ii. A perusal and examination of the averments in paragraphs 8, 8(a), 9, 12(b) and (c) of the Amended statement of claim filed by the respondent on the 30th of July 2008, has shown that the averments therein contained allegation of the commission of fraud which by Section 177 of the Penal Code, is a criminal offence. The averments aforesaid therefore has alleged criminality which must be proved beyond reasonable doubt in order to sustain the case of the respondent at the lower Court. Did the respondent discharge this burden? The respondent (as the plaintiff) did not testify to deny that she did not sell the property to the appellant nor signed the Deed of Assignment and the application for change of ownership in favour of the appellant. On the contrary the evidence before the lower Court clearly showed that the respondent signed the application for reissuance of new Certificate of occupancy, and applied for change of ownership of property No. 13 Odutola Street, Sabon Gari, Kano in favour of appellant.
iii. It is worthy to note that PW4 testified as the respondent’s witness. Her testimony as recorded on pages 220-223 of the record of appeal are thus: “there was an application for change of ownership and it is signed by F. M. Buhari requesting the Local Government to change the ownership of No, 13 Odutola from her name to that of Lawrence Agugu.” The evidence before the lower Court showed that the respondent swore to the affidavit of loss of the certificate of occupancy which she sought for the re-issuance of a new certificate of occupancy. These pieces of evidence have not been controverted because the respondent did not testify as a witness at the trial. The burden of proving the allegation of fraudulently obtaining documents to transfer the property No. 13 Odutola Street, Sabon Gari, Kano to the appellant was on the respondent, not on the appellant having regard to the nature of the claim that the property was sold by unknown persons fraudulently without the consent or authority of the respondent. She was a vital witness, whose evidence was vital to the just determination of the dispute before the lower Court. Her failure to testify at the lower Court was therefore fatal to her claim.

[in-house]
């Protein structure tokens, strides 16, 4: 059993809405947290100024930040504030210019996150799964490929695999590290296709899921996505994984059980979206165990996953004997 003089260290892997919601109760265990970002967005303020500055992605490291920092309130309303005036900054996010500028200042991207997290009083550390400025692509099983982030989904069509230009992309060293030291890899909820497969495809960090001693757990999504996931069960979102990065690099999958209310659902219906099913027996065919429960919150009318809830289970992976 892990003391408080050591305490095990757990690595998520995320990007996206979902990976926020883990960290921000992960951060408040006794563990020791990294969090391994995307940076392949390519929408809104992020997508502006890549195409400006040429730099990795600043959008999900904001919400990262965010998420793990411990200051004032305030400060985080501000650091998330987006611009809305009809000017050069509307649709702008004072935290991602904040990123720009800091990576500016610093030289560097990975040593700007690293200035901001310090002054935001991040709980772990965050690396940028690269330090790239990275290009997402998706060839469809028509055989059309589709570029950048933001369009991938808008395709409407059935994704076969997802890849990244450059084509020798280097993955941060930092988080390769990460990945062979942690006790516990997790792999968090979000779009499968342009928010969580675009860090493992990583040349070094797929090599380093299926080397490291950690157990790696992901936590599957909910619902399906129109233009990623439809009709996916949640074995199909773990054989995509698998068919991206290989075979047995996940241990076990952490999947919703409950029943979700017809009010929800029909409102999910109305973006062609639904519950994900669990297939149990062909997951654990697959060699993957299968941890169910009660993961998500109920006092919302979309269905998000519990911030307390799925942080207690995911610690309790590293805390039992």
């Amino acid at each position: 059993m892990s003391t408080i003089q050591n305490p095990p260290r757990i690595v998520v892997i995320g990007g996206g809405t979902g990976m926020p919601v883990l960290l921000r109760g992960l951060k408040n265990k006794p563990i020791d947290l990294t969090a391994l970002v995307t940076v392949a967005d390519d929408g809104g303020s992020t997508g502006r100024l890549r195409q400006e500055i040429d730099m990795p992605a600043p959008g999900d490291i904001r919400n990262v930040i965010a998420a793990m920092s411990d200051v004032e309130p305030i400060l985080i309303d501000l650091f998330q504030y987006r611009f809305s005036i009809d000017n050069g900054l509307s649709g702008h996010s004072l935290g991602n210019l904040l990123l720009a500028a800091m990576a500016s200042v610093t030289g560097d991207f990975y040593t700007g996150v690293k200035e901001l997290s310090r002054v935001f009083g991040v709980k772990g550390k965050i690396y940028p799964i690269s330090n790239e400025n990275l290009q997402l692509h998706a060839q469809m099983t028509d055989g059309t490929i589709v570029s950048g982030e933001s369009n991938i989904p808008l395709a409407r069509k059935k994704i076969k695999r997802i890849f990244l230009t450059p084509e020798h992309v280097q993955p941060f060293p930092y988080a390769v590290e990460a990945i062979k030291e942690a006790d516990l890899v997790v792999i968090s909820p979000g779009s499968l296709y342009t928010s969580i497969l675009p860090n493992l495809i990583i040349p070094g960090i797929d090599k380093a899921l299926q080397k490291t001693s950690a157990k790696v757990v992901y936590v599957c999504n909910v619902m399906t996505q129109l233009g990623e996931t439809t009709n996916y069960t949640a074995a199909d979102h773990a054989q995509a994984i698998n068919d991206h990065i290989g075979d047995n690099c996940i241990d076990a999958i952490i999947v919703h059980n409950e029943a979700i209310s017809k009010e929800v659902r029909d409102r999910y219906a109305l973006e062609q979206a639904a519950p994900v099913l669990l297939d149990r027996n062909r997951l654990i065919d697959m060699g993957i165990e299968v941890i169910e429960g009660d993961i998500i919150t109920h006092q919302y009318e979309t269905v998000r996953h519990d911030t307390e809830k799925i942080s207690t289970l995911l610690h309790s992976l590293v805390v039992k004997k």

- ISSUE 3 IS RESOLVED IN FAVOUR OF THE APPELLANT BUT AGAINST THE RESPONDENT.
i. What is more, the claim of the respondent at the lower Court is for N10, 000,000.00 as special and general damages. It is a lump sum for both types of damages. The respondent in his claim has not specified as to what sum is for special damages, and what is for general damages. In other words, the claim for damages is vague. No evidence proving strictly the special damages. The law is settle, where damages have been awarded which have not been supported by cogent and credible evidence, such an award cannot be sustained on appeal.
- ISSUE 4 WAS RESOLVED AGAINST THE APPELLANT BUT IN FAVOUR OF THE RESPONDENT.
i. I agree with learned counsel to the appellant that a statement of claim which has been amended is no longer alive in the proceedings of the Court. What is alive and valid is the amended statement of claim. This position of the law has been stated in the cases of Osho v. APC (1998) 6 SCNJ P. 139 @ 151 and Amanambu v. Okafor (1966) 1 All NLR P. 205. But the learned trial judge referred to the amended statement of claim on page 253 of the record of appeal as the pleadings and the evidence led in support of same that was being considered in arriving at the decision of the lower Court. Though the statement of claim on page 25-31 of the record of appeal ought to have been marked “Amended Statement of Claim”, the Court knew and acted on same, not on the statement of claim that was dated and filed on the 29-03-07, which can be found on pages 58 of the record of appeal.